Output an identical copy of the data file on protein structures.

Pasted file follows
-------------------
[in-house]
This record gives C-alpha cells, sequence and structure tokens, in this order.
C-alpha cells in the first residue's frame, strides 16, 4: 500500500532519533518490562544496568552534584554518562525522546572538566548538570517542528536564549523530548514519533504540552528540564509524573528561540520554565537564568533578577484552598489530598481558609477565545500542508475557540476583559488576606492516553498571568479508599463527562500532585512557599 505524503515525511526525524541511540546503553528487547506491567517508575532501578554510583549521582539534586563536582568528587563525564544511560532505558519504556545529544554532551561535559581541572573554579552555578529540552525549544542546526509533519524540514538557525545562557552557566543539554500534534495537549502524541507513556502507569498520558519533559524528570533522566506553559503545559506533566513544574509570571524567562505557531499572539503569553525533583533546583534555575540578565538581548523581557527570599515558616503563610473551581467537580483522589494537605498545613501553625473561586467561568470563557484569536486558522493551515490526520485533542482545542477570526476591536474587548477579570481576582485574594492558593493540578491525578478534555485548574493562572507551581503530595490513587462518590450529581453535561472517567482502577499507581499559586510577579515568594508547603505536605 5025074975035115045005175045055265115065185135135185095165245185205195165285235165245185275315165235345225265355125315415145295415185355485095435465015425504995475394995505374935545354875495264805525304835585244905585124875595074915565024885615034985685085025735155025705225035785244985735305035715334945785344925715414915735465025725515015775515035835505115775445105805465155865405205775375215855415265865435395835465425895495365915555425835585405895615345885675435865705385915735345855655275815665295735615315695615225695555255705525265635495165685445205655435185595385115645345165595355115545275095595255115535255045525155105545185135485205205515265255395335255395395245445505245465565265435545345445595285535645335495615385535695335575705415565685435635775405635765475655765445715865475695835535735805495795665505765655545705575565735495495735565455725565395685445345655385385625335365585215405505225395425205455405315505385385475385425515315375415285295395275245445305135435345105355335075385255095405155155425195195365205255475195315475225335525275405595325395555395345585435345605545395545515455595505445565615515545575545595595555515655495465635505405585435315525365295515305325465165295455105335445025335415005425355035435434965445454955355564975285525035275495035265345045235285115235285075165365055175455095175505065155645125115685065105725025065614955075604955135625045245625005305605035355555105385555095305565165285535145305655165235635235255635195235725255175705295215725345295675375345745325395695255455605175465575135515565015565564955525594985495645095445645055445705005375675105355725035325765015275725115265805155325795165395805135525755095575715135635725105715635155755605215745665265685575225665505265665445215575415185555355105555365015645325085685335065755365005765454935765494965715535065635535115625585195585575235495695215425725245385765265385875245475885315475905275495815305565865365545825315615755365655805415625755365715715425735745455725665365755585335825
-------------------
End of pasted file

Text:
[in-house]
This record gives C-alpha cells, sequence and structure tokens, in this order.
C-alpha cells in the first residue's frame, strides 16, 4: 500500500532519533518490562544496568552534584554518562525522546572538566548538570517542528536564549523530548514519533504540552528540564509524573528561540520554565537564568533578577484552598489530598481558609477565545500542508475557540476583559488576606492516553498571568479508599463527562500532585512557599 505524503515525511526525524541511540546503553528487547506491567517508575532501578554510583549521582539534586563536582568528587563525564544511560532505558519504556545529544554532551561535559581541572573554579552555578529540552525549544542546526509533519524540514538557525545562557552557566543539554500534534495537549502524541507513556502507569498520558519533559524528570533522566506553559503545559506533566513544574509570571524567562505557531499572539503569553525533583533546583534555575540578565538581548523581557527570599515558616503563610473551581467537580483522589494537605498545613501553625473561586467561568470563557484569536486558522493551515490526520485533542482545542477570526476591536474587548477579570481576582485574594492558593493540578491525578478534555485548574493562572507551581503530595490513587462518590450529581453535561472517567482502577499507581499559586510577579515568594508547603505536605 5025074975035115045005175045055265115065185135135185095165245185205195165285235165245185275315165235345225265355125315415145295415185355485095435465015425504995475394995505374935545354875495264805525304835585244905585124875595074915565024885615034985685085025735155025705225035785244985735305035715334945785344925715414915735465025725515015775515035835505115775445105805465155865405205775375215855415265865435395835465425895495365915555425835585405895615345885675435865705385915735345855655275815665295735615315695615225695555255705525265635495165685445205655435185595385115645345165595355115545275095595255115535255045525155105545185135485205205515265255395335255395395245445505245465565265435545345445595285535645335495615385535695335575705415565685435635775405635765475655765445715865475695835535735805495795665505765655545705575565735495495735565455725565395685445345655385385625335365585215405505225395425205455405315505385385475385425515315375415285295395275245445305135435345105355335075385255095405155155425195195365205255475195315475225335525275405595325395555395345585435345605545395545515455595505445565615515545575545595595555515655495465635505405585435315525365295515305325465165295455105335445025335415005425355035435434965445454955355564975285525035275495035265345045235285115235285075165365055175455095175505065155645125115685065105725025065614955075604955135625045245625005305605035355555105385555095305565165285535145305655165235635235255635195235725255175705295215725345295675375345745325395695255455605175465575135515565015565564955525594985495645095445645055445705005375675105355725035325765015275725115265805155325795165395805135525755095575715135635725105715635155755605215745665265685575225665505265665445215575415185555355105555365015645325085685335065755365005765454935765494965715535065635535115625585195585575235495695215425725245385765265385875245475885315475905275495815305565865365545825315615755365655805415625755365715715425735745455725665365755585335825